Krakow is one of the most visited towns in Poland. Every year around 9 to 10 million tourists come here. The historic urban-architectural complex of Krakow which was shaped throughout almost thousand years belongs to the most important historical sites in Europe. The royal castle in Wawel hill, the seat of the kings of Poland in the past, is one of the largest defence structures of this kind in the world. Wawel is a place of burial of many famous Poles. There are 20 churches in the capital of Malopolska region with tombs of nine saints, seven blessed ones and eight candidates to be elevated to the altars. Kazimierz, a district of Krakow set up by king Casimir the Great in 1335., is a real magnet for tourists. In 15th century a Jewish town was created in Kazimierz which existed until the World War II.
Jasna Gora is without a shadow of a doubt the most popular Polish pilgrimage destination. It is the biggest Polish shrine. In 2015 it was visited by 3.7 m pilgrims, 122,000 of whom arrived on foot. The origin of the second European centre of Marian worship following Lourdes is not related to any apparitions. In 1382 Prince Vladislaus of Opole discovered and brought from Hungary to the local monastery the Friars of St. Paul the Hermit and a miraculous image of Our Lady, whose authorship is traditionally ascribed to St. Luke. The tradition of foot pilgrimages to Czestochowa harks back to the 15th c. Back then the pilgrims set out from Krakow. One of the earliest pilgrim routes is also the one starting in Warsaw. Varsovians have walked the route since 1711, irrespective of the historical and political context; pilgrims came to Jasna Gora even during the Warsaw Uprising. Foot pilgrimages to Jasna Gora take from a few up to 20 days.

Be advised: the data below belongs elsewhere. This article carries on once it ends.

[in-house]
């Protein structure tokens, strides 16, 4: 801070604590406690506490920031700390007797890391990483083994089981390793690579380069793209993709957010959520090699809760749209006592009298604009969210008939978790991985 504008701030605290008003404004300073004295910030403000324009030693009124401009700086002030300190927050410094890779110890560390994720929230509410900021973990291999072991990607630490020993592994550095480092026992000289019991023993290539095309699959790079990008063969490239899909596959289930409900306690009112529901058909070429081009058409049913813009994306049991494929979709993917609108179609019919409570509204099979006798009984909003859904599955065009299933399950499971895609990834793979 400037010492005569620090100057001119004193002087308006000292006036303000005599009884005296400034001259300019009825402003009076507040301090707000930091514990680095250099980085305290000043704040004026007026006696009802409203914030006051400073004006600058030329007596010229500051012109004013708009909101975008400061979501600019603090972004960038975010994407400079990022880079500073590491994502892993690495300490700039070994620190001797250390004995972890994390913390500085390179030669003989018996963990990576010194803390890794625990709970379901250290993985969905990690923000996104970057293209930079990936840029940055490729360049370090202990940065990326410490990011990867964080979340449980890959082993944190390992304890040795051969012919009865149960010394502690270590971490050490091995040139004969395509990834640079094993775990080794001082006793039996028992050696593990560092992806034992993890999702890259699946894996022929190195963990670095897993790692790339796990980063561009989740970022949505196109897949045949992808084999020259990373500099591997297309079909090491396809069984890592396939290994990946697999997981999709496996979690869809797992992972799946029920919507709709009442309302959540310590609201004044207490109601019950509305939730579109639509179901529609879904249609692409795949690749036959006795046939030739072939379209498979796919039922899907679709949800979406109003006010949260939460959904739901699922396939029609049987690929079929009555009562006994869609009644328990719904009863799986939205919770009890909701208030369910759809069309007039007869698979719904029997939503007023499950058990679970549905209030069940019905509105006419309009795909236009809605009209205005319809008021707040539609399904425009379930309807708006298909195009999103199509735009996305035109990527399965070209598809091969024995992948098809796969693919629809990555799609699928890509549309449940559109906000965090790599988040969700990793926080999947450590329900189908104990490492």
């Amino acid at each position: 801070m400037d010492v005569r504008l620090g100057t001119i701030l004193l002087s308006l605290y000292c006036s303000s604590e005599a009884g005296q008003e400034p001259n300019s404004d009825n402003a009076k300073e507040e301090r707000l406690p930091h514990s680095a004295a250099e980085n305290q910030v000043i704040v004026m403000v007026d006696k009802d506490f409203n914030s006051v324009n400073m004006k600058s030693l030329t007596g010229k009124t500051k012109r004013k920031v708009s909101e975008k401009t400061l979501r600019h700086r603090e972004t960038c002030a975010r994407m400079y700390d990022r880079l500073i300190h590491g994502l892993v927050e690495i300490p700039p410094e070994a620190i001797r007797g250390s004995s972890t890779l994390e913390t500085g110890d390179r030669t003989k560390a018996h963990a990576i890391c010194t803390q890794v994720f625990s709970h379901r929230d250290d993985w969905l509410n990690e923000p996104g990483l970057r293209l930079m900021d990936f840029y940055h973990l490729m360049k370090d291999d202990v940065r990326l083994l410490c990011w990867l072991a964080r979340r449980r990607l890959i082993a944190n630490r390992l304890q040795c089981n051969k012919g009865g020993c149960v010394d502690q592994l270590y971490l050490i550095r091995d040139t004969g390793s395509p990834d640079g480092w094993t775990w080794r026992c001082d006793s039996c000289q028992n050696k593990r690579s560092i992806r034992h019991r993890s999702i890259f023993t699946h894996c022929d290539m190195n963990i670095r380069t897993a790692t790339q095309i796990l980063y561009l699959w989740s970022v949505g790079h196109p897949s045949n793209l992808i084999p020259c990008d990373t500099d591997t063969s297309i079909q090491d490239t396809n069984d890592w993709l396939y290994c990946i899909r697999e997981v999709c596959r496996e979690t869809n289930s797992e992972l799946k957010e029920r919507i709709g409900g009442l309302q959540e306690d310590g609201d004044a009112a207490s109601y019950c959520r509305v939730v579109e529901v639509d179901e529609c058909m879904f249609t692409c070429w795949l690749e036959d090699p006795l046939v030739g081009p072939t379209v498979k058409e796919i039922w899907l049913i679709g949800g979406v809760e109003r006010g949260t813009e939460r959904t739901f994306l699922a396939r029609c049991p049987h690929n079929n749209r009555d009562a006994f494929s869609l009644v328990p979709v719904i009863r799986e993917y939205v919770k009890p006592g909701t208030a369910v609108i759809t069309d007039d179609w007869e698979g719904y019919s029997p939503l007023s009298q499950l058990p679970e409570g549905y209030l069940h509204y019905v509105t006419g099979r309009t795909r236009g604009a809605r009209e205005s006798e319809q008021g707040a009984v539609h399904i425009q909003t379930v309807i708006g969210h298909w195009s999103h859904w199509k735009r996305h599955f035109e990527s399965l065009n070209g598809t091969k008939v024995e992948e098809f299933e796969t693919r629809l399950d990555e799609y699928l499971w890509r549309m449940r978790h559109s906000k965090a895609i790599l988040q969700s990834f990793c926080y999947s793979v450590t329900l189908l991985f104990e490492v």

Auschwitz is a symbol of genocide and martyrdom. Until of January 1945 about 1.1 million women, men and children died, 90 percent of them were Jewish.